The pageant: glimpses and reflections…
Two cultural events this month have provided illuminating insights – at a macro and micro level – into so much of what makes 21st century Britain tick.
In author Martin Amis' new novel, Lionel Asbo, the Lotto Lout hero wins £150 million whilst in jail and becomes tabloid-famous overnight, picking up a glamour-model girlfriend along the way. Typifying the X-Factor famous-for-15 minutes phenomenon that pervades life in the 'Noughties', the protagonist's fame and money don't prove life-affirming, however. He misses his old life and even misses jail (‘You know where you are in prison’).
2012 also marks not only the Queen’s Diamond Jubilee, but also the 20th anniversary of her 'annus horribilis', 1992: a year that seemed to symbolise a monarchy in terminal decline. It’s quite illuminating two decades on to recall that Charles and Diana's separation, Princess Anne's divorce and the inferno at Windsor Castle were only three examples of a car-crash momentum that appeared inexorable at the time.
Analogies between then and now aren't difficult to draw, for the focused efforts that led from that monarchical 'dark hour' right through to this month's triumphant weekend of celebration, complete with concert, church service and water-borne procession, would bear translation to the deep seated issues that are currently affecting the Queen's 60 million or so subjects. If they can get it right in time, can’t we, too?
Enough of the negatives, for Pageant day itself proved more than uplifting. Setting off with scant regard for the forecast rain, this Sunday morning resembles rush-hour as a million-plus people pour into London. We are wrapped within a life-affirming capsule onboard the Tube: excited flag-bearing children are cheek by jowl with exotic Great British Eccentrics. Alongside me in the Jubilee Line carriage, one young man nonchalantly adjusts his look-alike chain mail and jousting tabard with nary a trace of embarrassment.
Our instinct, once we arrive at Waterloo, is to keep moving and soak up the ambience imbued by an event that Guinness World Records will later confirm as the largest parade of boats ever seen. This scale of event hasn’t been witnessed since a flotilla welcomed Charles II’s new Portuguese bride in 1662, when Samuel Pepys described ‘a thousand barges and boats, for we could see no water for them’.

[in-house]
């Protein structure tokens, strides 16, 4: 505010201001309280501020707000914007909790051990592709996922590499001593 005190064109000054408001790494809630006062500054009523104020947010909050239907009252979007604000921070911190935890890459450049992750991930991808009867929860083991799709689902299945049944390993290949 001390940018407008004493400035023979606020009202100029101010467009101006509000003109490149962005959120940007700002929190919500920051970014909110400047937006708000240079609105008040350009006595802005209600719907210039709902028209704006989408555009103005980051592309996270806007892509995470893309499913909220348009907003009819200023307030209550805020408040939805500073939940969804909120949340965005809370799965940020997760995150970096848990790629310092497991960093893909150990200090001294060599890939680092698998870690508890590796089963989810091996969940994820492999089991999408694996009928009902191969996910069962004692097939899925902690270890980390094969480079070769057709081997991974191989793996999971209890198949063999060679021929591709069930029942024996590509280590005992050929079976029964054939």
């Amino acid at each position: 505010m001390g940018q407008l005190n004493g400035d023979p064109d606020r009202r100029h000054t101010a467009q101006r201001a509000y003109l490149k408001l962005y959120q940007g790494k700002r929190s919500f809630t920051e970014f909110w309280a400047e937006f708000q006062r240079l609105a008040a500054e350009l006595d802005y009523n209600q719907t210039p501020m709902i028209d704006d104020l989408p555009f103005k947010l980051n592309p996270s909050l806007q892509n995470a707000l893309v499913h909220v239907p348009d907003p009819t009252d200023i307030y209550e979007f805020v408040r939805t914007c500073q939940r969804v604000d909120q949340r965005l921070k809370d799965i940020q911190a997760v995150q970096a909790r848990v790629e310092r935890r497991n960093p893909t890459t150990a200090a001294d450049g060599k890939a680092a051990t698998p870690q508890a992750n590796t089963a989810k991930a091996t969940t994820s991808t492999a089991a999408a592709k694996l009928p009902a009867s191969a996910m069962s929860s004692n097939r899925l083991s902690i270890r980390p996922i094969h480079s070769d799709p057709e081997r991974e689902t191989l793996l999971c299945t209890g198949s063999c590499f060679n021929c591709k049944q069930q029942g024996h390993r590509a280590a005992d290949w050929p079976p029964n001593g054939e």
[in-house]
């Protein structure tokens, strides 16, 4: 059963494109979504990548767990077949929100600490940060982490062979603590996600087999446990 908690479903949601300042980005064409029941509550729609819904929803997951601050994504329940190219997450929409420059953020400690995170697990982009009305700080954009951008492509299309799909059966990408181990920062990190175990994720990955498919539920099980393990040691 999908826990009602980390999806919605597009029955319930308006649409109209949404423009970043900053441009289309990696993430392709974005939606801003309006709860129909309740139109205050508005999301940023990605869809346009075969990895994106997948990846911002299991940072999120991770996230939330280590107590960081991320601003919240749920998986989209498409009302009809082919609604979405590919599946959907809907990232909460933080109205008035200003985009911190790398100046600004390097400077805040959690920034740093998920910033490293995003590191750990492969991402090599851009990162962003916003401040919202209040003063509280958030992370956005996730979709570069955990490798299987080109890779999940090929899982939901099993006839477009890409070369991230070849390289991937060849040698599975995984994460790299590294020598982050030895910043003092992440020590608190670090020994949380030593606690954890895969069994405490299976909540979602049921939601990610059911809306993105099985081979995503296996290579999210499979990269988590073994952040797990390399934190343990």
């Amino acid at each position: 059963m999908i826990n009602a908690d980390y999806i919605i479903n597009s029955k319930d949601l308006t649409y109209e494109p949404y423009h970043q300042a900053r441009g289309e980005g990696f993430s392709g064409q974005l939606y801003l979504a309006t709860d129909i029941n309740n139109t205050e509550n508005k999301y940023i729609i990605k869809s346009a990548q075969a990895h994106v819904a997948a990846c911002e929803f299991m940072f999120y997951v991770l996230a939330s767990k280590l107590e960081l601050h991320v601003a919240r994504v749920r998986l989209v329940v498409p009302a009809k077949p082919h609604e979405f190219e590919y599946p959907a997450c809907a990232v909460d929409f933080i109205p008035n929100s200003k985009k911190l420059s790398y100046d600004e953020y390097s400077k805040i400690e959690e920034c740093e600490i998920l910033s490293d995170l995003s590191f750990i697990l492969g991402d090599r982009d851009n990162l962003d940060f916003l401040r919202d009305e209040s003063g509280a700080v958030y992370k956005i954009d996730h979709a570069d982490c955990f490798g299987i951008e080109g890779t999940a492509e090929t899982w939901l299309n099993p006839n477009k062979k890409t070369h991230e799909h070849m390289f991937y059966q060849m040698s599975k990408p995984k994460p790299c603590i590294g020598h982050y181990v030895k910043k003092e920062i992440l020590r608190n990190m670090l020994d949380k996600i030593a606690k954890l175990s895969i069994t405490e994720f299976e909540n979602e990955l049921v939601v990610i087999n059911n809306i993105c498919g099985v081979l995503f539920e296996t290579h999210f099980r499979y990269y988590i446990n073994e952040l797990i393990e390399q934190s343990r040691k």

Walking east along the Thames-side footpath is no easy feat though – not owing to the crowds, as it happens, but because several riverside areas are closed off by corporate takeovers. Forced to bypass them with ‘inland’ detours, we’re reminded of some recent criticisms by the Thames Diamond Jubilee Foundation chairman. Charged with fundraising for the £12m cost of the Pageant, Lord Salisbury censured the corporate events being hosted on the river by City banks and leading UK companies which snubbed appeals to sponsor the very occasion from which they’re feeding.
It is by a circuitous route, therefore, that we reach the Millennium Bridge, where in front of Tate Modern the BBC’s giant screen reminds us that the river craft are nearing. Yet a television would afford more of a view than we have, right next to the Thames. Ironic, then, that here is UKTV Gold, handing out branded self-assemble periscopes – not an advantage afforded to spectators at the Queen’s June 1953 Coronation.
Our optical aids allow us to see the craft now sailing past, but a better view would still assist and a helpfully vacated walkway bench opens an opportunity… But it’s sited right behind an outdoor catering area set up for the occasion and security staff from the Tate are soon on our case, imploring us to step down for health and safety protection. Not to ensure ours, of course, but doubtless to avoid invalidating the venue’s own insurance. InjuryLawyers4You? My companion and I argue gamely, standing our ground in both senses. But the issue won’t defuse and we take pity on the reasonable supervisor’s plea that he’ll lose his job.
It’s soon sheeting with the promised rain and, with most of the procession now passed, we turn the Tate’s helpfully cavernous area into a makeshift shelter. Another supervisor proves tolerant and we proffer a reciprocal bowl of strawberries. It’s not as upmarket as the wristband controlled party venues nearby, but it’s a whole lot more genuine…
Outside, though, the sodden walkway is a sea of rubbish left for someone else to clear. Now would that have happened 60 years ago?